Varsity baseball coach Mike Firenzi hits it out of the park with thirty-year coaching career
March 16, 2020
It is 7 a.m. on a cool spring morning and Redwood’s varsity baseball coach Mike Firenzi has already rolled up his sleeves and began working at the field. Even though practice does not start until after 2 p.m., Firenzi is often at the field from sunrise to sunset; whether it is watering the pristine grass or setting up the batting cages, Firenzi is rarely doing something that is not baseball-related. This efficient work ethic has led Firenzi to over 400 coaching wins, nine Marin County Athletic League (MCAL) titles and five Northern California Section (NCS) championships in his career.
Graduating from Redwood in 1983, Firenzi has experienced baseball from the perspective of an athlete as well as that of a coach. After being an assistant coach at Redwood from 1987 to 1990, he was offered the job of head coach at Marin Catholic (MC) at the young age of 25. In his first season, Firenzi led MC to an MCAL title and, over the next two decades, amassed eight MCAL championships and four NCS titles. However, he always wanted to come back and coach at Redwood because he is an alumnus.
“I always had my eye on Redwood when I was coaching at Marin Catholic. Redwood was the premiere baseball program in the state. At the end of the day, though, I always knew I wanted to come back to Redwood because this is where my roots were,” Firenzi said.
Despite their past accomplishments, when Firenzi took over as head coach at Redwood in 2015, the program was struggling. Although the 2014 team made it to the MCAL championship, they lost in a blowout 7-0 game, and had an overall record of 14-11. Firenzi’s main goal in his first season was to turn the program around by earning trust from the team.
“I think the major change I made was just holding them all accountable and making them the best they could be, and they played like lions for me. That 2015 team won eleven run games. They finished twenty-second in the nation and first in Northern California. It was the same guys who played on the team before. It was the same group, they just needed a little guidance,” Firenzi said.
Because of his successes at both MC and Redwood, Firenzi was inducted into the MCAL Hall of Fame in 2018. According to junior player Ben Cohen, Firenzi’s successful career can be contributed to his impressive commitment to the sport.
“He works so hard on the field, and he isn’t even the one who plays. It helps us strive to be great and to be the best that we can be,” Cohen said. “Even if we win 10-0, there is still something to work on. We just always want to get better because we see him putting in so much time himself.”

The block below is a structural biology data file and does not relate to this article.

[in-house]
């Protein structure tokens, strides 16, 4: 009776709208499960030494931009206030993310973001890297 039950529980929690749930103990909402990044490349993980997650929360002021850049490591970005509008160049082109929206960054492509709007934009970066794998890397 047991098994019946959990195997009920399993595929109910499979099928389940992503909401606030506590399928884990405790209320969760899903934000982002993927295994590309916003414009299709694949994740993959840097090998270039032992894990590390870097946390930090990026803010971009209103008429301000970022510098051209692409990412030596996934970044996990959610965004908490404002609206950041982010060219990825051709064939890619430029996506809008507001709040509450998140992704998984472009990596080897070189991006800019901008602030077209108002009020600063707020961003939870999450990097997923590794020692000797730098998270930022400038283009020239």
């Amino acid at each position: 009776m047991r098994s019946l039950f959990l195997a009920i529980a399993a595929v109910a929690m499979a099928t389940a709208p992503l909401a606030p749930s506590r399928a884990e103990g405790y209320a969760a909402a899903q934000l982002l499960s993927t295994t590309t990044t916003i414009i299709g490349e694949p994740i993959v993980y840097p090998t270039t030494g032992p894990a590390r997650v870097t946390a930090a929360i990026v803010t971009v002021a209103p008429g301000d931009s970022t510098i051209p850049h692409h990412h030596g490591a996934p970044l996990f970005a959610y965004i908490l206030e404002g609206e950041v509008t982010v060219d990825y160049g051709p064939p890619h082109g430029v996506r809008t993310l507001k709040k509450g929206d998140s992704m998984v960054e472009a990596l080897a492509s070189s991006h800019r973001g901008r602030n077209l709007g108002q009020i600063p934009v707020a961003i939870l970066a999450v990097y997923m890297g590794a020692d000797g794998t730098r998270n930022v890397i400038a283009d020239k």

Firenzi’s determined work ethic is also reflected in how he approaches practices. By creating a tenacious environment in practice, the team is able to focus on real situations so that when it comes to game time, they are ready.
“We waste no time. Our practices are more difficult than the games. That is what I tell the kids: ‘the practice is mine, the games are yours.’ I do not do too much coaching during a game because if I do too much then that means I did not do enough in practice. Physically and mentally, I put them under extreme pressure,” Firenzi said.
In addition to putting them in game-like situations in practice, Firenzi also focuses on maintaining the fundamentals by practicing drills repetitively to achieve success, according to senior player Jackson Reed.
“I think his work ethic really is shown in the way that he pushes us in drills. We will do a certain play hundreds of times throughout the season. Something he always says is that he would rather master three plays than have three-hundred but only have practiced them once. It’s a formula. It is practicing the little things and playing our game without changing for any opponent,” Reed said.
While Firenzi’s job is to coach baseball, he also strives to use it to teach his players life lessons. For Firenzi, baseball offers more to teach than just how to field a ground ball. The skills he teaches provide insight on how to handle a job––a skill that many of the players will need later on, according to Firenzi.
“3 percent of these guys are going to go on to play in college. It is a fact. So that means 97 percent of them are not, which is also totally fine. But I try to send them out of my program as being hard working, being on time, dressing properly and being a good teammate, because I think all of those things transform [the players] when they do go to college and eventually get a job. I tell people all the time that I am not a teacher, but the baseball field is my classroom,” Firenzi said.
Although the environment on the field may be intense, Firenzi is an important, supportive figure for many of the players.
“I feel my players can call me anytime, day or night, with any problem they have. If they need me, I am there. I have been through life’s ups and downs, so I am there to help them. I am not just their baseball coach,” Firenzi said.
With his dedication and encouraging role as a coach, Firenzi is seventeen wins away from the MCAL all-time record of 472. Looking forward, Firenzi and the team are focusing on winning a third straight MCAL championship and an NCS title. According to Cohen, Firenzi’s leadership will be the factor that pushes them to succeed, coming from advice given on and off the baseball field.
“Firenzi teaches us things bigger than baseball. He not only teaches us to work hard on the field, but also in our lives where he teaches us to be young men,” Cohen said. “I do not know another coach like him. He is a very selfless person, and he teaches us that, and that is how we are going to find our success this year, through his influences.”